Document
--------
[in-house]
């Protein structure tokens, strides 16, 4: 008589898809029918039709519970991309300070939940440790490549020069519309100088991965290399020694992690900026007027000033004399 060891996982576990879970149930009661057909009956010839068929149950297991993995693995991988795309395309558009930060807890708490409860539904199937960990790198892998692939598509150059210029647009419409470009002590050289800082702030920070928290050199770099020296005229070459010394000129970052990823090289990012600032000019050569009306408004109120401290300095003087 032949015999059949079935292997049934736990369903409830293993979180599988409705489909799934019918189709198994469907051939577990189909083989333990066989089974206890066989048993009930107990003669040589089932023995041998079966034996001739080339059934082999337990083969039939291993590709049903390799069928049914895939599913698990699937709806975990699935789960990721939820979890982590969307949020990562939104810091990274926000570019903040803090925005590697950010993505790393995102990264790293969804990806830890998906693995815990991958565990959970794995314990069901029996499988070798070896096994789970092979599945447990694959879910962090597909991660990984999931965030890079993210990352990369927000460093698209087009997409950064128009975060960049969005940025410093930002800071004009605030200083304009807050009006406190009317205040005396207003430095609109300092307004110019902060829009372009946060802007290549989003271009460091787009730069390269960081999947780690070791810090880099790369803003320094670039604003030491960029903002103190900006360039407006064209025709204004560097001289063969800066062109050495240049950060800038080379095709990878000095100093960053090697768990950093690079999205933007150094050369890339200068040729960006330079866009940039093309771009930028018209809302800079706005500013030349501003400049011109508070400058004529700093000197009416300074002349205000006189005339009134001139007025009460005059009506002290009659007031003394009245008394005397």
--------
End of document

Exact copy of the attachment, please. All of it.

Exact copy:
[in-house]
């Protein structure tokens, strides 16, 4: 008589898809029918039709519970991309300070939940440790490549020069519309100088991965290399020694992690900026007027000033004399 060891996982576990879970149930009661057909009956010839068929149950297991993995693995991988795309395309558009930060807890708490409860539904199937960990790198892998692939598509150059210029647009419409470009002590050289800082702030920070928290050199770099020296005229070459010394000129970052990823090289990012600032000019050569009306408004109120401290300095003087 032949015999059949079935292997049934736990369903409830293993979180599988409705489909799934019918189709198994469907051939577990189909083989333990066989089974206890066989048993009930107990003669040589089932023995041998079966034996001739080339059934082999337990083969039939291993590709049903390799069928049914895939599913698990699937709806975990699935789960990721939820979890982590969307949020990562939104810091990274926000570019903040803090925005590697950010993505790393995102990264790293969804990806830890998906693995815990991958565990959970794995314990069901029996499988070798070896096994789970092979599945447990694959879910962090597909991660990984999931965030890079993210990352990369927000460093698209087009997409950064128009975060960049969005940025410093930002800071004009605030200083304009807050009006406190009317205040005396207003430095609109300092307004110019902060829009372009946060802007290549989003271009460091787009730069390269960081999947780690070791810090880099790369803003320094670039604003030491960029903002103190900006360039407006064209025709204004560097001289063969800066062109050495240049950060800038080379095709990878000095100093960053090697768990950093690079999205933007150094050369890339200068040729960006330079866009940039093309771009930028018209809302800079706005500013030349501003400049011109508070400058004529700093000197009416300074002349205000006189005339009134001139007025009460005059009506002290009659007031003394009245008394005397």